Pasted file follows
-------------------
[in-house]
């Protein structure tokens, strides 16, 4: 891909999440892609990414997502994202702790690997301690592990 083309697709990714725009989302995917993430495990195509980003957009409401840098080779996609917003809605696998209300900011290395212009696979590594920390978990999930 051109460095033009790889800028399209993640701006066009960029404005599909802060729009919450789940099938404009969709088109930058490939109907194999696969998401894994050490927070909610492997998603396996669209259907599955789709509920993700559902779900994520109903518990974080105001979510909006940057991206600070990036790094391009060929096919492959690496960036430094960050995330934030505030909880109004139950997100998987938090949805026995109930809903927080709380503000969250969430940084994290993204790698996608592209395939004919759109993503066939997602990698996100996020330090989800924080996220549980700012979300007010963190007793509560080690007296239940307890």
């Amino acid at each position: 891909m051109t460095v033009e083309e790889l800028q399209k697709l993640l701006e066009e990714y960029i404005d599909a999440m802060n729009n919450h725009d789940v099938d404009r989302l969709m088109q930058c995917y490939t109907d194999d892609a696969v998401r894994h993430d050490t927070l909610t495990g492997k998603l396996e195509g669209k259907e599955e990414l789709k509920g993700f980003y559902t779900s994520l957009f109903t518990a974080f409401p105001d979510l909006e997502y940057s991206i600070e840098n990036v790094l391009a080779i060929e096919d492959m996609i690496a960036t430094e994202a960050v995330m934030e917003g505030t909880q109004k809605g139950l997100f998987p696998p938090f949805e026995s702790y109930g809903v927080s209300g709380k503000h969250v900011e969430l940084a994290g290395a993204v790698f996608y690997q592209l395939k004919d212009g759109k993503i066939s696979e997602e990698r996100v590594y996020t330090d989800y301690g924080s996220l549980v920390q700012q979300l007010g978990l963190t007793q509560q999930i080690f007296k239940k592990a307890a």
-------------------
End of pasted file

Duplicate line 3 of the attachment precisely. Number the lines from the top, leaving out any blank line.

């Amino acid at each position: 891909m051109t460095v033009e083309e790889l800028q399209k697709l993640l701006e066009e990714y960029i404005d599909a999440m802060n729009n919450h725009d789940v099938d404009r989302l969709m088109q930058c995917y490939t109907d194999d892609a696969v998401r894994h993430d050490t927070l909610t495990g492997k998603l396996e195509g669209k259907e599955e990414l789709k509920g993700f980003y559902t779900s994520l957009f109903t518990a974080f409401p105001d979510l909006e997502y940057s991206i600070e840098n990036v790094l391009a080779i060929e096919d492959m996609i690496a960036t430094e994202a960050v995330m934030e917003g505030t909880q109004k809605g139950l997100f998987p696998p938090f949805e026995s702790y109930g809903v927080s209300g709380k503000h969250v900011e969430l940084a994290g290395a993204v790698f996608y690997q592209l395939k004919d212009g759109k993503i066939s696979e997602e990698r996100v590594y996020t330090d989800y301690g924080s996220l549980v920390q700012q979300l007010g978990l963190t007793q509560q999930i080690f007296k239940k592990a307890a």